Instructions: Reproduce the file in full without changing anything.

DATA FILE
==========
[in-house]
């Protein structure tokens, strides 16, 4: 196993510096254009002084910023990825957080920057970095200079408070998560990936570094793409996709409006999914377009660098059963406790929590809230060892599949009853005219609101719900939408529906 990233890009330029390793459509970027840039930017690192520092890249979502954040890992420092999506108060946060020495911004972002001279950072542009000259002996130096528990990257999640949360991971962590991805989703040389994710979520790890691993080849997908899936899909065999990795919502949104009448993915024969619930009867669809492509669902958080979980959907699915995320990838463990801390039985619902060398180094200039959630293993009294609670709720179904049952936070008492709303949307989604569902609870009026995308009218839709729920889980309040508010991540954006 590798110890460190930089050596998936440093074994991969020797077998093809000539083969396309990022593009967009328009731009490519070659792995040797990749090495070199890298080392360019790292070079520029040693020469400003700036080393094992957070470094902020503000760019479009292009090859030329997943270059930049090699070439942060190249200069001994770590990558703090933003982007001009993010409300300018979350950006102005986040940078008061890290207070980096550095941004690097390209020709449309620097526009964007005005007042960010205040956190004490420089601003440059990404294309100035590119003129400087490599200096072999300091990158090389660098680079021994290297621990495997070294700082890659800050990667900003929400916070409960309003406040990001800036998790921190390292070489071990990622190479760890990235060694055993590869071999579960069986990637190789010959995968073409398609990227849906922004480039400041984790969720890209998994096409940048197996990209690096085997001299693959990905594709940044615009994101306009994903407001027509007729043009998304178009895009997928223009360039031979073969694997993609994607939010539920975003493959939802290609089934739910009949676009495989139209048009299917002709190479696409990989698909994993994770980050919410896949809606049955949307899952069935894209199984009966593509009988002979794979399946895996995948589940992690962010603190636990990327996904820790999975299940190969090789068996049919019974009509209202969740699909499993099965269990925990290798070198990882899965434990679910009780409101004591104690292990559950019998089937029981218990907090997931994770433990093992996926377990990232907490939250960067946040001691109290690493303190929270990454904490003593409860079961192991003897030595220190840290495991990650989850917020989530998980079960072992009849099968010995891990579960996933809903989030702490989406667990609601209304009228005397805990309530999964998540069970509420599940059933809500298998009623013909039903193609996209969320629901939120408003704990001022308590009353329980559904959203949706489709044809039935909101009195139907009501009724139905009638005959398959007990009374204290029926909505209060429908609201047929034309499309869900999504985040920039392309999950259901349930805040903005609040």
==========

[in-house]
């Protein structure tokens, strides 16, 4: 196993510096254009002084910023990825957080920057970095200079408070998560990936570094793409996709409006999914377009660098059963406790929590809230060892599949009853005219609101719900939408529906 990233890009330029390793459509970027840039930017690192520092890249979502954040890992420092999506108060946060020495911004972002001279950072542009000259002996130096528990990257999640949360991971962590991805989703040389994710979520790890691993080849997908899936899909065999990795919502949104009448993915024969619930009867669809492509669902958080979980959907699915995320990838463990801390039985619902060398180094200039959630293993009294609670709720179904049952936070008492709303949307989604569902609870009026995308009218839709729920889980309040508010991540954006 590798110890460190930089050596998936440093074994991969020797077998093809000539083969396309990022593009967009328009731009490519070659792995040797990749090495070199890298080392360019790292070079520029040693020469400003700036080393094992957070470094902020503000760019479009292009090859030329997943270059930049090699070439942060190249200069001994770590990558703090933003982007001009993010409300300018979350950006102005986040940078008061890290207070980096550095941004690097390209020709449309620097526009964007005005007042960010205040956190004490420089601003440059990404294309100035590119003129400087490599200096072999300091990158090389660098680079021994290297621990495997070294700082890659800050990667900003929400916070409960309003406040990001800036998790921190390292070489071990990622190479760890990235060694055993590869071999579960069986990637190789010959995968073409398609990227849906922004480039400041984790969720890209998994096409940048197996990209690096085997001299693959990905594709940044615009994101306009994903407001027509007729043009998304178009895009997928223009360039031979073969694997993609994607939010539920975003493959939802290609089934739910009949676009495989139209048009299917002709190479696409990989698909994993994770980050919410896949809606049955949307899952069935894209199984009966593509009988002979794979399946895996995948589940992690962010603190636990990327996904820790999975299940190969090789068996049919019974009509209202969740699909499993099965269990925990290798070198990882899965434990679910009780409101004591104690292990559950019998089937029981218990907090997931994770433990093992996926377990990232907490939250960067946040001691109290690493303190929270990454904490003593409860079961192991003897030595220190840290495991990650989850917020989530998980079960072992009849099968010995891990579960996933809903989030702490989406667990609601209304009228005397805990309530999964998540069970509420599940059933809500298998009623013909039903193609996209969320629901939120408003704990001022308590009353329980559904959203949706489709044809039935909101009195139907009501009724139905009638005959398959007990009374204290029926909505209060429908609201047929034309499309869900999504985040920039392309999950259901349930805040903005609040």